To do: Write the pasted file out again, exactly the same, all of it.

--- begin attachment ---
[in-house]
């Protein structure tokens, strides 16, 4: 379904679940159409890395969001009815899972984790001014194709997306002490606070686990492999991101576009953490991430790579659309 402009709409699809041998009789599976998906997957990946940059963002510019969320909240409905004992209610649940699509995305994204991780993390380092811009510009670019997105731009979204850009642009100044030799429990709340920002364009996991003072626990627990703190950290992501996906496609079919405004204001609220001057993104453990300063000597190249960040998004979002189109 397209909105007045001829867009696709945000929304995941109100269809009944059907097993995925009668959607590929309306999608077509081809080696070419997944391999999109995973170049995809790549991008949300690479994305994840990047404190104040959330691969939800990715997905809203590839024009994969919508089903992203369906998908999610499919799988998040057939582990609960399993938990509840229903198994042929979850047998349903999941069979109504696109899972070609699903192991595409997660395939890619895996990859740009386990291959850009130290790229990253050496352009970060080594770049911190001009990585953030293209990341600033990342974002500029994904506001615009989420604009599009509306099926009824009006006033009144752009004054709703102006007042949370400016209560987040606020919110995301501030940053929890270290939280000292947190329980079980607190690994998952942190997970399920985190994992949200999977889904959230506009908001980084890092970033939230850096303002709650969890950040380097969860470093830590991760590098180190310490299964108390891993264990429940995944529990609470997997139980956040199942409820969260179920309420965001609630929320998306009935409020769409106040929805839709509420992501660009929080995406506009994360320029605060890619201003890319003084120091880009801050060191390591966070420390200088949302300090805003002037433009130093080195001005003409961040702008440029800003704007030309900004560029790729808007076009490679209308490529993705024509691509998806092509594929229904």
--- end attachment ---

[in-house]
């Protein structure tokens, strides 16, 4: 379904679940159409890395969001009815899972984790001014194709997306002490606070686990492999991101576009953490991430790579659309 402009709409699809041998009789599976998906997957990946940059963002510019969320909240409905004992209610649940699509995305994204991780993390380092811009510009670019997105731009979204850009642009100044030799429990709340920002364009996991003072626990627990703190950290992501996906496609079919405004204001609220001057993104453990300063000597190249960040998004979002189109 397209909105007045001829867009696709945000929304995941109100269809009944059907097993995925009668959607590929309306999608077509081809080696070419997944391999999109995973170049995809790549991008949300690479994305994840990047404190104040959330691969939800990715997905809203590839024009994969919508089903992203369906998908999610499919799988998040057939582990609960399993938990509840229903198994042929979850047998349903999941069979109504696109899972070609699903192991595409997660395939890619895996990859740009386990291959850009130290790229990253050496352009970060080594770049911190001009990585953030293209990341600033990342974002500029994904506001615009989420604009599009509306099926009824009006006033009144752009004054709703102006007042949370400016209560987040606020919110995301501030940053929890270290939280000292947190329980079980607190690994998952942190997970399920985190994992949200999977889904959230506009908001980084890092970033939230850096303002709650969890950040380097969860470093830590991760590098180190310490299964108390891993264990429940995944529990609470997997139980956040199942409820969260179920309420965001609630929320998306009935409020769409106040929805839709509420992501660009929080995406506009994360320029605060890619201003890319003084120091880009801050060191390591966070420390200088949302300090805003002037433009130093080195001005003409961040702008440029800003704007030309900004560029790729808007076009490679209308490529993705024509691509998806092509594929229904």